While we had several surface observations from which we could estimate precipitation rates, our WSR-88D was not operating correctly.  The legacy precipitation were okay.  But the Dual Pol precipitation products were not totally reliable due to equipment issues.  So the additional information from the SFR product should have helped estimate the precipitation rates.


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Effective 10 September, the real-time SPoRT-LIS running over much of the southern and eastern U.S. was upgraded with several improvements.

The upgrade is transparent to Environmental Modeling System (EMS) end-users, since file and data formats are the same and the EMS processing with the “lis” land surface model (LSM) option operates the same as before.  However, it is highly recommended that EMS end-users currently running the “lis” option consider changing to the land-use database described in the 2nd bullet below.

The most noteworthy modifications and improvements are:

  • Updated LIS software to support an upgrade from Noah LSM version 2.7.1 to version 3.2.  This upgrade includes an improved look-up table methodology for some static fields and improved handling of heat fluxes over snow-covered regions.
  • Changed land-use classification (vegetation type) from the U.S. Geological Survey (USGS) 24-class database to the newer International Geosphere Biosphere Programme (IGBP)/MODIS 20-class database.  The IGBP/MODIS database is more up-to-date than the USGS database, especially with urban classifications.
  • Switched from a coarse-resolution surface albedo climatology to a look-up table methodology for surface albedo based on (a) input Green Vegetation Fraction (GVF) data from the high-resolution SPoRT-MODIS real-time product and (b) the newer IGBP/MODIS land-use database.  A sample real-time SPoRT-MODIS GVF map projected onto the 3-km LIS domain is given in Figure 1, showing a comparison between the monthly climatological GVF and the real-time MODIS GVF data from 30 August.  An example comparison between the original climatological specification of surface albedo and the newer look-up table methodology using real-time SPoRT-MODIS vegetation data is given in Figure 2 from the same day.  Both of these upgrades will improve the surface energy budget in the real-time LIS.
  • Modified the long-term atmospheric forcing (excluding precipitation) that drives the LIS-Noah LSM integration from the North American Land Data Assimilation System (NLDAS) to NLDAS phase 2 (NLDAS-2).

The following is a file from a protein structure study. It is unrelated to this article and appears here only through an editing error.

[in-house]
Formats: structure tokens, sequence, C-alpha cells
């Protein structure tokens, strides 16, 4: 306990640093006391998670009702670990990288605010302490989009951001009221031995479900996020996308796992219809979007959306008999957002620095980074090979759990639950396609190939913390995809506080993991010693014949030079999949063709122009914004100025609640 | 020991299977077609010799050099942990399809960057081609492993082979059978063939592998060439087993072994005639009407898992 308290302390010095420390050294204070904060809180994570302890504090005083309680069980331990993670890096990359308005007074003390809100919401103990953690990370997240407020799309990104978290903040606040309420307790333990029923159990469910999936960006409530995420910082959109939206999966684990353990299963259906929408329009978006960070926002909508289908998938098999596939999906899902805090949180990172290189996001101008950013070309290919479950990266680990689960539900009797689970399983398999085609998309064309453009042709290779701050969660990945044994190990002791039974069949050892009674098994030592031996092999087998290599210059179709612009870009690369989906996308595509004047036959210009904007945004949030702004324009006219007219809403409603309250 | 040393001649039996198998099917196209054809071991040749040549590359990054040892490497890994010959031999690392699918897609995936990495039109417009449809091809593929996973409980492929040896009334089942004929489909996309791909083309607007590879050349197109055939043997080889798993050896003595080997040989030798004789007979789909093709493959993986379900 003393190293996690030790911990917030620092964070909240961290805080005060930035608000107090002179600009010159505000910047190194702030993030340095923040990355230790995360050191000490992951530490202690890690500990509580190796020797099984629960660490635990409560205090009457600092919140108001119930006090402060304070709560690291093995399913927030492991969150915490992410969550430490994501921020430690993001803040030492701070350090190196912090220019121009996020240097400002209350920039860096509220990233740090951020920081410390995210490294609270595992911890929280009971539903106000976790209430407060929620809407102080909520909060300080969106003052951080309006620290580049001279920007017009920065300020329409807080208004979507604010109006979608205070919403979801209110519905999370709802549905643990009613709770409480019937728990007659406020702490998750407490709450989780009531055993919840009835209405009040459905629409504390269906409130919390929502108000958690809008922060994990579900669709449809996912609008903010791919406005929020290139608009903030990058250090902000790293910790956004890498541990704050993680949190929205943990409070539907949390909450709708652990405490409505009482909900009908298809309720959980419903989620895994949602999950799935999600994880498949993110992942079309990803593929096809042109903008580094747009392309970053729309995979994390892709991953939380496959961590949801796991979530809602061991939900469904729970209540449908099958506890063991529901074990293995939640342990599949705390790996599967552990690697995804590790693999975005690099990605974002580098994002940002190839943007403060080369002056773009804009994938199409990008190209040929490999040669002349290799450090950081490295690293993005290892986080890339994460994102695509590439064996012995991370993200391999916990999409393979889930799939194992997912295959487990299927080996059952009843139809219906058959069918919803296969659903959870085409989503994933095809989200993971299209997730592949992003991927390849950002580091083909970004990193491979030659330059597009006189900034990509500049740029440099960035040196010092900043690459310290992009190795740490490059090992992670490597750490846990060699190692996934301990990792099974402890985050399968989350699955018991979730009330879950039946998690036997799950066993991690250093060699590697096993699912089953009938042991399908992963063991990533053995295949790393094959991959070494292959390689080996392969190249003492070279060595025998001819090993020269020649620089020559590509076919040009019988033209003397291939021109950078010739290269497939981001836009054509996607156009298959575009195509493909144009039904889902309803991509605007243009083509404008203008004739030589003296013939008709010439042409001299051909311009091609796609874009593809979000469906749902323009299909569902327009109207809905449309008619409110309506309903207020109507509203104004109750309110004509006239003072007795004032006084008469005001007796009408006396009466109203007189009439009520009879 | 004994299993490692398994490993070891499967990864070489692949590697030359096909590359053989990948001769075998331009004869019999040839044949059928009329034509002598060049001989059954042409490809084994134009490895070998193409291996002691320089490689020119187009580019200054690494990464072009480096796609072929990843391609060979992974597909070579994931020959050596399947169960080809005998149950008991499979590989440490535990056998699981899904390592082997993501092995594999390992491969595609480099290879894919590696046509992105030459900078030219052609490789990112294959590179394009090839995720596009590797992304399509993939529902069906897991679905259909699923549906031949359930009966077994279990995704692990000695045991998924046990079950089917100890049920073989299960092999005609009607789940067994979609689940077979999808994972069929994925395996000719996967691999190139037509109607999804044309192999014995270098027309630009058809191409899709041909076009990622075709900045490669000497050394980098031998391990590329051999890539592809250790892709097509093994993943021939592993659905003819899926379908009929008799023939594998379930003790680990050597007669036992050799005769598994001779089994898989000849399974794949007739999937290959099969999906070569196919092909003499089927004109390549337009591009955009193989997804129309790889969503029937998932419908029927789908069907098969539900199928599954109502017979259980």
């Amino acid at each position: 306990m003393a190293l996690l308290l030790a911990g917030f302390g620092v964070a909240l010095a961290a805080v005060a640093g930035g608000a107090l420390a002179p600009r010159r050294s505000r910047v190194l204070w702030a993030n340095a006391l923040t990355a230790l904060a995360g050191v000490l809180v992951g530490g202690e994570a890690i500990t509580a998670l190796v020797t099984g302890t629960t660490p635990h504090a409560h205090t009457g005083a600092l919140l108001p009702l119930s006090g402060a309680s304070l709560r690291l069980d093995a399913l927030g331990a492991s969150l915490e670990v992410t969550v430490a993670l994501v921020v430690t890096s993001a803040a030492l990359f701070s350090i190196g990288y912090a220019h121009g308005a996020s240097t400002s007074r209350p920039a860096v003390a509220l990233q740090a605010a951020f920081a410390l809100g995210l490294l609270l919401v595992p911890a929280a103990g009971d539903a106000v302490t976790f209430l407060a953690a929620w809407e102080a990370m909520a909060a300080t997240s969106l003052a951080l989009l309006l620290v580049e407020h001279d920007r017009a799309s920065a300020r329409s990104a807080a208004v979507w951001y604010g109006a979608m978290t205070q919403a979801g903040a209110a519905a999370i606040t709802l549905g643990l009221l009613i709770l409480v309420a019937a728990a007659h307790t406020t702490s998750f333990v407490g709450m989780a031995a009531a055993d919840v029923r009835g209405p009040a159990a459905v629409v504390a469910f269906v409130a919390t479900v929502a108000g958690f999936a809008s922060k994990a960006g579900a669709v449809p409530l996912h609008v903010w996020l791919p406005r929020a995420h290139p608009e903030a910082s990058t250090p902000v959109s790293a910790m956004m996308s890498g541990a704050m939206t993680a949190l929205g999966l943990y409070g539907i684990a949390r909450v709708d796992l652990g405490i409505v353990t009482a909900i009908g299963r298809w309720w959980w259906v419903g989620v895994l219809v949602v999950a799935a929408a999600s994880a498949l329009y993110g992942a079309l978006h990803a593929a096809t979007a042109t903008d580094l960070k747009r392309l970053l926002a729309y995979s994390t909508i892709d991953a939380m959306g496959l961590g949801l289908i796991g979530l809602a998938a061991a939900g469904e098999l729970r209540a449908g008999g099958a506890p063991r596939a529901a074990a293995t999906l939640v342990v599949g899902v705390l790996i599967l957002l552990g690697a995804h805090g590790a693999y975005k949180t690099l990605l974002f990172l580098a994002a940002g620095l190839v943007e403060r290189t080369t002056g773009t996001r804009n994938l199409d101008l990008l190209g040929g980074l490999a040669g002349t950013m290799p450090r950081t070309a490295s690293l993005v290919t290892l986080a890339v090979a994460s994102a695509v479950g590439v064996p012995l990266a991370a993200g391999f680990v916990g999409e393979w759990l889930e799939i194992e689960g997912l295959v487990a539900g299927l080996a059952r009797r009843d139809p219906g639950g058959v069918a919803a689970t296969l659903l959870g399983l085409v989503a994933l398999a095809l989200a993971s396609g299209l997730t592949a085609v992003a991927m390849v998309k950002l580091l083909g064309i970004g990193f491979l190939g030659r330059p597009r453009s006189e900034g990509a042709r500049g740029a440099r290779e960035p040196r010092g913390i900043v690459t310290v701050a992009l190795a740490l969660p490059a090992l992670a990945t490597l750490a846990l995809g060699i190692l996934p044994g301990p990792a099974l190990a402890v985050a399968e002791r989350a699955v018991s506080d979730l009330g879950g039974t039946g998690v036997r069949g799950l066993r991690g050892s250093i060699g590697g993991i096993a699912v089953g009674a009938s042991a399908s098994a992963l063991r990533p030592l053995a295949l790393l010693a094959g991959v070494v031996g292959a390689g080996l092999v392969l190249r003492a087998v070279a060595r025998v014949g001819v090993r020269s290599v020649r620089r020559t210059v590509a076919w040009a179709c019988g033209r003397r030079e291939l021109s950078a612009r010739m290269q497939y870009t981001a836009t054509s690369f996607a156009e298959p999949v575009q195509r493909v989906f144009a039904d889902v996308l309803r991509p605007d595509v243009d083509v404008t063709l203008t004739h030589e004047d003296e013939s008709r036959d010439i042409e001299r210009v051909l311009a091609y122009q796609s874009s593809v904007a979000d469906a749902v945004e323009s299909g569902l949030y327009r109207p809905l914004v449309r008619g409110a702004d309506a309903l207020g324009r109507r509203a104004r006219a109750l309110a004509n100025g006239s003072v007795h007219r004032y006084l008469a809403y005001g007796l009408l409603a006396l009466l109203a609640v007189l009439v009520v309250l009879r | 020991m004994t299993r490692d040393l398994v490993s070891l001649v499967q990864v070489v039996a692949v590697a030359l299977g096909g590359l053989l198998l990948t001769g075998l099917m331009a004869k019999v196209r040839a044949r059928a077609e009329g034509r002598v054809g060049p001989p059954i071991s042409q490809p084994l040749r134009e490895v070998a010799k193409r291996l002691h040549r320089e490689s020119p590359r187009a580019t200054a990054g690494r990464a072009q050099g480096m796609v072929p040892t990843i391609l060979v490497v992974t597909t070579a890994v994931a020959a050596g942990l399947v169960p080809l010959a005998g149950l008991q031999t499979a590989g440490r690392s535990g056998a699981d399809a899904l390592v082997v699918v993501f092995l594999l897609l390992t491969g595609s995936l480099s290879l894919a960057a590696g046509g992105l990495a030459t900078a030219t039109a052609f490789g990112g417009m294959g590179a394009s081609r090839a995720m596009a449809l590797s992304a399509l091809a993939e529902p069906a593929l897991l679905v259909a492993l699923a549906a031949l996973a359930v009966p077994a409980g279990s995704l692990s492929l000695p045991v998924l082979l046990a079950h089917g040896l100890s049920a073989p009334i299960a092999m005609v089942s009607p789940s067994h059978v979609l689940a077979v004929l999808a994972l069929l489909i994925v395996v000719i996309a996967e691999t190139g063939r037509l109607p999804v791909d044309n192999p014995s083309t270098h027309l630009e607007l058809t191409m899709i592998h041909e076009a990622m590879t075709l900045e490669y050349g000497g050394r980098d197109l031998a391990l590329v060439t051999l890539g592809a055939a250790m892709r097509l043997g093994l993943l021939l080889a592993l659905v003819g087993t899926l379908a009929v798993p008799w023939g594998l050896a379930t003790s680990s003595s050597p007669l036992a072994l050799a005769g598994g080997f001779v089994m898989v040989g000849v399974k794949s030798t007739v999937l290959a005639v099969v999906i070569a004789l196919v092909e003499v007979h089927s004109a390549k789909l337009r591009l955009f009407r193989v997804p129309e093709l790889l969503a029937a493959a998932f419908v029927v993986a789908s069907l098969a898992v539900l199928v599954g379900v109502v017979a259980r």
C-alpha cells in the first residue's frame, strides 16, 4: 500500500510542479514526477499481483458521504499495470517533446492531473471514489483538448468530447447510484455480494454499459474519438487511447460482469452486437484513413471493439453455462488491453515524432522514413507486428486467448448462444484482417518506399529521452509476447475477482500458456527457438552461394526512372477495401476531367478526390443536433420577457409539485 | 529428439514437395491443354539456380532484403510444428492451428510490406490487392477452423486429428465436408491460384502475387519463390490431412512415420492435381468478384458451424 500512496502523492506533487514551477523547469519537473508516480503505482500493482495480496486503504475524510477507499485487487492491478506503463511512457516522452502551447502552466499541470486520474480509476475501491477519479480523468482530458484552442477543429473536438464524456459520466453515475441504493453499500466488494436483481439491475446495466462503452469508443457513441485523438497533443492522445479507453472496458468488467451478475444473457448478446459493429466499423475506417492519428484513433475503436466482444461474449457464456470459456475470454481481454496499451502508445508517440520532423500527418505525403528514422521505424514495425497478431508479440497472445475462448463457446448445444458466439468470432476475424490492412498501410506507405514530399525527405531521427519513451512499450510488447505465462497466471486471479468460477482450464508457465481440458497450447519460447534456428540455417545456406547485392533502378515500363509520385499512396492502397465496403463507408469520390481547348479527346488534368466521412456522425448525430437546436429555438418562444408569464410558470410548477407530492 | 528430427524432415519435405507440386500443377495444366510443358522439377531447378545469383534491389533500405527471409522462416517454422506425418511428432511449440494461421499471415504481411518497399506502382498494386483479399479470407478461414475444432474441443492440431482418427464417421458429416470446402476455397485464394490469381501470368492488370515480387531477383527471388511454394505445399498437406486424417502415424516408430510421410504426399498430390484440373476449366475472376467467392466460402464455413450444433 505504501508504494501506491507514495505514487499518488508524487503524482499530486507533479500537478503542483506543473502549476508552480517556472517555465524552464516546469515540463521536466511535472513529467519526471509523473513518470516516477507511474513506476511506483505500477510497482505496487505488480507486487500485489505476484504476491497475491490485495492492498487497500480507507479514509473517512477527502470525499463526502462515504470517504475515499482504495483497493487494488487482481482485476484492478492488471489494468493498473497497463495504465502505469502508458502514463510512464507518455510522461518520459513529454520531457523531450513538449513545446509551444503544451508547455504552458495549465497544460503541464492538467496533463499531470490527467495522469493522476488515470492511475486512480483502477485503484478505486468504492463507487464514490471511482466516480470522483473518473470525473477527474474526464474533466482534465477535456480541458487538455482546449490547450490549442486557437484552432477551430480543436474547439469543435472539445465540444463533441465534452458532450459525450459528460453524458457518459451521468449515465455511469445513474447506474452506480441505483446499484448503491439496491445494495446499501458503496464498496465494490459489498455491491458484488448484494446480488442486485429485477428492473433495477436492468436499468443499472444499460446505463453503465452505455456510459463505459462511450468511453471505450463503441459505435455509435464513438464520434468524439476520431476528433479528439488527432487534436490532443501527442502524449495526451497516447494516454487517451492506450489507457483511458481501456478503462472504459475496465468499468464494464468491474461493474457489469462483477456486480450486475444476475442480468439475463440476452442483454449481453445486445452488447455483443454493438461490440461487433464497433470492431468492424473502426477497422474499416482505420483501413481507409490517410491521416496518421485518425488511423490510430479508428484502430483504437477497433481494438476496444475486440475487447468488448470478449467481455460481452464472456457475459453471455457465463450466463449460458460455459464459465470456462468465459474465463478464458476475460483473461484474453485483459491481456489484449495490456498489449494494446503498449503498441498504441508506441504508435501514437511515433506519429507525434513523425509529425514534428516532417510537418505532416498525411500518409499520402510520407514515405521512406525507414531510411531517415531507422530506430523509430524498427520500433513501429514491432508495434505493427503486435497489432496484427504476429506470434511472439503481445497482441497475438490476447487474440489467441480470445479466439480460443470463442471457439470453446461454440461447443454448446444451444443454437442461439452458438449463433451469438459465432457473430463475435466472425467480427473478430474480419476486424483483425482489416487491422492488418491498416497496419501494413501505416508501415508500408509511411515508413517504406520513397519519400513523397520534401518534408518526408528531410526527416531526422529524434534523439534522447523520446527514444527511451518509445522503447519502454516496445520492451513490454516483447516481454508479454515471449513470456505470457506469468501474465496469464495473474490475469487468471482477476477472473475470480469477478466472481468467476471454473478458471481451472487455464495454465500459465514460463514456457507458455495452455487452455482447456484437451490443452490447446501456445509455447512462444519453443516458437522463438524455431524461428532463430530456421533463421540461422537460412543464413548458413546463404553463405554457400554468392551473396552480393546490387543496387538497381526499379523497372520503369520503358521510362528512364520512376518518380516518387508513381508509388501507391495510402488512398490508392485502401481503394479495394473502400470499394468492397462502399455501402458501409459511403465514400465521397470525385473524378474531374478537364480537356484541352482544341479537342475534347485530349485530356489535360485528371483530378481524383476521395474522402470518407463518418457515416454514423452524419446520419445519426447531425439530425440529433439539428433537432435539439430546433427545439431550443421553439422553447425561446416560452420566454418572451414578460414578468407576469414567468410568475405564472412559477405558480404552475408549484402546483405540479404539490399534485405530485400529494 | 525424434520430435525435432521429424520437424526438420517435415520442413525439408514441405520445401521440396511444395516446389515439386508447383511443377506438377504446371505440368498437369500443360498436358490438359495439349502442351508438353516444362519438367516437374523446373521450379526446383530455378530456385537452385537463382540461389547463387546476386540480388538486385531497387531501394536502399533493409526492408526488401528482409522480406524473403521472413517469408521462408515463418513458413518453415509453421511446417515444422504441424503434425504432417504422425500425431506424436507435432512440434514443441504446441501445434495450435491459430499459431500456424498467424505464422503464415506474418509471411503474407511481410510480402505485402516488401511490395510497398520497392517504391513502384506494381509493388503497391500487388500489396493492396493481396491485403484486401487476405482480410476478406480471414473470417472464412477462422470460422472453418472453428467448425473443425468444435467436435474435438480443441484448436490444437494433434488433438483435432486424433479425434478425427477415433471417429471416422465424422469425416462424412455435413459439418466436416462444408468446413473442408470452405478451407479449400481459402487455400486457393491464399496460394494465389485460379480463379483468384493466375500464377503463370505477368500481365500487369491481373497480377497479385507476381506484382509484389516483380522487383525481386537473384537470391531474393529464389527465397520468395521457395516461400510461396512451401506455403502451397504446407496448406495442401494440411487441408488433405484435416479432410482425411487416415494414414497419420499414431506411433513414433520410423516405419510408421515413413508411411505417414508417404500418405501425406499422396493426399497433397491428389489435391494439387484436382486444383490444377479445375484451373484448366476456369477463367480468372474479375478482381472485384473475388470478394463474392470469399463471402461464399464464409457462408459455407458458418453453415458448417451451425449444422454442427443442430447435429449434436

Contact SPoRT for the official upgrade documentation for further details.

Figure 1. Comparison between the default monthly climatological Green Vegetation Fraction (GVF, in percent) time-interpolated to 30 August (left), and real-time SPoRT-MODIS GVF on 30 August 2012 (right). Note the much lower GVF over the Midwest in the SPoRT-MODIS dataset corresponding to the substantial drought. (Click image twice for full size)

Figure 2. Comparison between climatological surface albedo (%) time-interpolated to 30 August in the former LIS configuration (left), and surface albedo as a function of the real-time SPoRT-MODIS GVF in the upgraded LIS configuration (right). Note the higher surface albedo corresponding to lower SPoRT-MODIS GVF in the Plains and Midwest regions. (Click image twice for full size)

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Many from the NASA SPoRT group will be participating in NOAA Satellite Science Week this week in Kansas City, MO.  Below is a picture of Principal Investigator, Gary Jedlovec, of the NASA SPoRT program giving his first of several talks during this week.  On Tuesday afternoon, Geoffrey Stano will be participating in a panel discussion on lightning, which will include training and future development activities and direction.  On Thursday morning, Jason Burks of NWS Huntsville, AL and Gary Jedlovec will give a talk on SPoRT involvement in AWIPS II applications.  Talks Friday morning will be dominated by RGB products and applications.  Gary will give a talk at 8 am about the “RGB joint project motivation and status”, followed by Kevin Fuell of SPoRT, with a talk about RGB computation and transition to the NWS.  Finally, Gary will join others for an open discussion period about the new and exciting RGB products.  I’ll have more pictures and notes to share as we progress through the week.